Michael Cook, chief exec of Circular Communities Scotland, has written this blog on the need for a big impact from Scotland’s Circular Economy Bill.

To combat climate change, Scotland has set the target of being net zero by 2045. We will not achieve this by accident, but only through a strong concerted effort from all sections of society.

To achieve net zero the voluntary sector needs to play its part and that includes you!

When you think about combatting climate change, I wonder what image comes to mind – buying an electric car (transport) or switching to renewables (energy) perhaps – but what about shopping (consumption)? Zero Waste Scotland estimates that 82% of our carbon footprint comes from the products and services we consume, and we need to reduce this urgently. 

This requires us to shift from a linear economy where we take virgin materials, manufacture new products, and discard them when they are no longer useful to us, to a circular economy.  A circular economy keeps resources and products in use for as long as possible through reuse, repair, and recycling.

Circular Communities Scotland’s rapidly growing membership are at the coal face of delivering this reuse, repair, and recycling activity across Scottish communities. From Arran to Aberdeen, Dingwall to Dundee, voluntary organisations are leading this circular transition, but we need greater support and investment to accelerate this change.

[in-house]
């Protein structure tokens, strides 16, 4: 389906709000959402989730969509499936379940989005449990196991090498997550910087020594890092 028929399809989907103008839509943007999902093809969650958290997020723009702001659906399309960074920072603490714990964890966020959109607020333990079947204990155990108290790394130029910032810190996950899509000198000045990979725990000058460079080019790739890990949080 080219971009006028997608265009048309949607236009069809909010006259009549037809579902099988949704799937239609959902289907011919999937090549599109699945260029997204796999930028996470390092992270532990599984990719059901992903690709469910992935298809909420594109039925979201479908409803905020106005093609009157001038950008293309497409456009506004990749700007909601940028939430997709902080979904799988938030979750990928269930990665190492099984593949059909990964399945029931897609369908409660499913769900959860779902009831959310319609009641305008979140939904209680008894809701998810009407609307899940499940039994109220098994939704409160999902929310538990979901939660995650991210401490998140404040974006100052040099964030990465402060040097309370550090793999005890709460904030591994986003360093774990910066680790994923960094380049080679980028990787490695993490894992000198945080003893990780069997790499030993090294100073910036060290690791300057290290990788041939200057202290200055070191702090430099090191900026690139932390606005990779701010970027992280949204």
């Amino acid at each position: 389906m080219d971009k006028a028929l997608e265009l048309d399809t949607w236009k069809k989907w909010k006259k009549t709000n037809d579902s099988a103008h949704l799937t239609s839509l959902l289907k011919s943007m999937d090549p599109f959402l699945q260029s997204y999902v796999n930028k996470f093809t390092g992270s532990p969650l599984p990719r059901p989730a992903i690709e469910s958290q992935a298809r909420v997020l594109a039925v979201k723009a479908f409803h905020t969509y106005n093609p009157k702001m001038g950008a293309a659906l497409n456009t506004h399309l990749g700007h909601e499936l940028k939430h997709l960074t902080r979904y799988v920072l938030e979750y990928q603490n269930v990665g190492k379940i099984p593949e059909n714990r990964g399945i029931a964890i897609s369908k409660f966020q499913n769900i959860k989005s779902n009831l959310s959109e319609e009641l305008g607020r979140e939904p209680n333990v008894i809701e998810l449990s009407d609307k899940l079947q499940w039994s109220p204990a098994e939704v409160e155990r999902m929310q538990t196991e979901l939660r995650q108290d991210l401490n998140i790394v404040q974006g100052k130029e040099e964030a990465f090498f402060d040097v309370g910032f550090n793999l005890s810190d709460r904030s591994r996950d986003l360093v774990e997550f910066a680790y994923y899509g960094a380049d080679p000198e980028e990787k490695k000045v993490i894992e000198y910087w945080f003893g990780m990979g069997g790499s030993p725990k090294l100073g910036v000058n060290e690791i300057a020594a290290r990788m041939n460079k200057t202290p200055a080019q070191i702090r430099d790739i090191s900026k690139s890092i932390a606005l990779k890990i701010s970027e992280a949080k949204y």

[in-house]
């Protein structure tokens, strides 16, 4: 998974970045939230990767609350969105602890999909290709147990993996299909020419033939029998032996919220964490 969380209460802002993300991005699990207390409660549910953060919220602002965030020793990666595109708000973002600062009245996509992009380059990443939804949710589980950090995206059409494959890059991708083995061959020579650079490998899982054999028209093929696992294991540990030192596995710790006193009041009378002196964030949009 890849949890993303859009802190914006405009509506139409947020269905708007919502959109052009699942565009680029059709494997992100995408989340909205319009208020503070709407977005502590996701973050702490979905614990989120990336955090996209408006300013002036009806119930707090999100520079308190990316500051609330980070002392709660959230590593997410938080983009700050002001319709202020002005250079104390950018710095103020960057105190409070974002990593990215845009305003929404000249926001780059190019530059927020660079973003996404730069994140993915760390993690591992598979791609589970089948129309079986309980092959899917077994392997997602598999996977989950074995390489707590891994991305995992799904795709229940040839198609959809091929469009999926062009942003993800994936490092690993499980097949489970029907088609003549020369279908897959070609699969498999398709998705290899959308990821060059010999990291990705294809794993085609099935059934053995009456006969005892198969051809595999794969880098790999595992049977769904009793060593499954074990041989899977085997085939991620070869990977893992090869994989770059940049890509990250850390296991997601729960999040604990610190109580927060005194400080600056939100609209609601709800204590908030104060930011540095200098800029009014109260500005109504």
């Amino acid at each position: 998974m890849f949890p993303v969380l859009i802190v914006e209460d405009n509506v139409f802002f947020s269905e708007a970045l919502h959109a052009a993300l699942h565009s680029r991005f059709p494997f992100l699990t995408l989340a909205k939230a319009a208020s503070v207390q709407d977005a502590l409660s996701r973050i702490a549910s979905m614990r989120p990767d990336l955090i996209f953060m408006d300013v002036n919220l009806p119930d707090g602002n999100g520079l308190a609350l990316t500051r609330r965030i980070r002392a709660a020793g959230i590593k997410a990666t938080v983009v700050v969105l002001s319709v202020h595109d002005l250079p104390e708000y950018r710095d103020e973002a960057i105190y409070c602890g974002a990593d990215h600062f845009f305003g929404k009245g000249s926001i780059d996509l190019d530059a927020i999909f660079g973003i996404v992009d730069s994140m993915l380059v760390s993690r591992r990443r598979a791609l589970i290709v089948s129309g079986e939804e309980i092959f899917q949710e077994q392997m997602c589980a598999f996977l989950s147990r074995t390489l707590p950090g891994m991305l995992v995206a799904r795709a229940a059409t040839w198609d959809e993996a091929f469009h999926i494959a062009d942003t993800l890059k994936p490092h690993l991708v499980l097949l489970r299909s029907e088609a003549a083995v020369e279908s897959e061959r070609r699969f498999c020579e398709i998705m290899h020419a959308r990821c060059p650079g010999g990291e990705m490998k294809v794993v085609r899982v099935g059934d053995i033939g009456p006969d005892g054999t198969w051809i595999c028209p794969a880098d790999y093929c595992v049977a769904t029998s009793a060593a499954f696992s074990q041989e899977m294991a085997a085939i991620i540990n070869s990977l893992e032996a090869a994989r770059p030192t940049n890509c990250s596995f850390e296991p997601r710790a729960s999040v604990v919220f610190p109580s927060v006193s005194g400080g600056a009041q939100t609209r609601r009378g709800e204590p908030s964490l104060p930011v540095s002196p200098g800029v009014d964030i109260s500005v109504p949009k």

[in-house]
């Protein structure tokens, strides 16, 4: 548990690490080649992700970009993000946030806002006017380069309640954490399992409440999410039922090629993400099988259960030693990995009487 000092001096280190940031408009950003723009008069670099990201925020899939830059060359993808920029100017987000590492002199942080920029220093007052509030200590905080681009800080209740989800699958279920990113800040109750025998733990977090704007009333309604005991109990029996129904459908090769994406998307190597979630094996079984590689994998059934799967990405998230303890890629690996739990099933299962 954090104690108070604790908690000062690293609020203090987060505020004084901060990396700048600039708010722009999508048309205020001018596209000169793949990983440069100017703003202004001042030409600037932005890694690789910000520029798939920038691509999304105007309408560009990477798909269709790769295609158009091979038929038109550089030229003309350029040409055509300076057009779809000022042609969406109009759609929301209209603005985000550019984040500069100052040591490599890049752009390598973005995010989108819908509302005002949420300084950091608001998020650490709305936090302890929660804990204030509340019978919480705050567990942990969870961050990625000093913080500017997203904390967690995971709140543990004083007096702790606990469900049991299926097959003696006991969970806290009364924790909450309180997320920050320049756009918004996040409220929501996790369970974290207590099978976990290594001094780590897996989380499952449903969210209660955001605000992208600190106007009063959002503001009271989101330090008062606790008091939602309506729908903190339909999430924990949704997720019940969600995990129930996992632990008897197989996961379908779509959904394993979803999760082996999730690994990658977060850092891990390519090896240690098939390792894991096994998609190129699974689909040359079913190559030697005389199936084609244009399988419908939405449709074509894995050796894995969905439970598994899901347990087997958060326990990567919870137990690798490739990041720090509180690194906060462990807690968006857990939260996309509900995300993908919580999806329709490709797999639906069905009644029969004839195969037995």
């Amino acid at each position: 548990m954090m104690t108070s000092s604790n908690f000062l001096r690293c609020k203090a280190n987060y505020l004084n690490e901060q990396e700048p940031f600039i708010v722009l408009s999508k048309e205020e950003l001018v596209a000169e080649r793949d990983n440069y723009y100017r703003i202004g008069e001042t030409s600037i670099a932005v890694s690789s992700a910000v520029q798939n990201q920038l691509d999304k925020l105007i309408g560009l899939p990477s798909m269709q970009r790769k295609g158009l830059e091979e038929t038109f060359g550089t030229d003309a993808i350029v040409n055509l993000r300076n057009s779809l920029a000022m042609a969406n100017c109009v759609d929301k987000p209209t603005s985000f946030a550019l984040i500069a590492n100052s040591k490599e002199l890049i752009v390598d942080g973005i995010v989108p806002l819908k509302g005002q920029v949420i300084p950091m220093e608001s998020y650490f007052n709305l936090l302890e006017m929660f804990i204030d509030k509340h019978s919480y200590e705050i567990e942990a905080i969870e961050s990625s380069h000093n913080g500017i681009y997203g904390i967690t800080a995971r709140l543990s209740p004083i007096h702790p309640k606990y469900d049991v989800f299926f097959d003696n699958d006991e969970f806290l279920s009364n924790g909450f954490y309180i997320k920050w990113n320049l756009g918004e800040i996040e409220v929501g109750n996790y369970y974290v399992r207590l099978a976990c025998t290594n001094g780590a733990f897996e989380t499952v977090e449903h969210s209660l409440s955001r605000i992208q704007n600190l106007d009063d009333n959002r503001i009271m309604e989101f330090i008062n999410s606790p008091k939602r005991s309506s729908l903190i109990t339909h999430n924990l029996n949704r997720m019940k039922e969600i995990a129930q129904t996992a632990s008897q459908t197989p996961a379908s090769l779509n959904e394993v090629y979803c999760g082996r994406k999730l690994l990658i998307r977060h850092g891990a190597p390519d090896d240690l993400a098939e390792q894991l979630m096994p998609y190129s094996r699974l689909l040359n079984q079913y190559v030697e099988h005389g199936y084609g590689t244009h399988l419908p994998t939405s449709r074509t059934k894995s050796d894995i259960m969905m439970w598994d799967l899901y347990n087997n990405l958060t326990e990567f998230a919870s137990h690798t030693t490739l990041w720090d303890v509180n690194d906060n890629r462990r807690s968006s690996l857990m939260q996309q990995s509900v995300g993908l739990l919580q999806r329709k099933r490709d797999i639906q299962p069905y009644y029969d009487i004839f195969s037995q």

The good news is that Scotland faces a once in a generation opportunity to accelerate our transition to a circular economy. Scottish Government is currently consulting on a Circular Economy Bill and accompanying Route Map. At Circular Communities Scotland we are calling for a strong and ambitious bill. We have set out 10 key policy asks which we believe are needed to deliver this:

  1. National reuse targets to ensure local authorities prioritise reuse over recycling.
  2. A statutory agency for the circular economy – a strong public body with responsibility to deliver faster and more ambitious transition to a circular economy.
  3. Statutory requirements for reuse facilities to ensure consistent reuse provision across Scotland.
  4. Investing in local authority recycling centres to deliver adequate and effective set aside for reuse provision.
  5. Investment in reuse and repair projects to grow reuse and repair provision in Scotland.
  6. Embrace right to repair to increase the lifespan of products.
  7. Extended producer responsibility to engage thoughtfully with re-use activities and practises.
  8. Ban unnecessary product destruction to stop waste and provide quality products for reuse organisations.
  9. Circular public procurement to embed circular practises into public sector tendering and procurement.
  10. Phase our single use products to avoid unnecessary waste.

More information on these policy positions can be found in our Policy Paper for Scotland’s Circular Economy, which we are asking Circular Communities Scotland members and supporter members to sign, and we are also running a series of events to support our members and others to respond to this consultation.

None of these policies are themselves a magic bullet.  For example, setting reuse targets will not increase reuse without accompanying action and investment. However, we believe that the coordinated delivery of all these policies will be a game changer. Scotland urgently needs to prioritise reuse and repair over just recycling. Strong and ambitious action now has the potential to deliver this in time to ensure we meet our 2045 aspirations.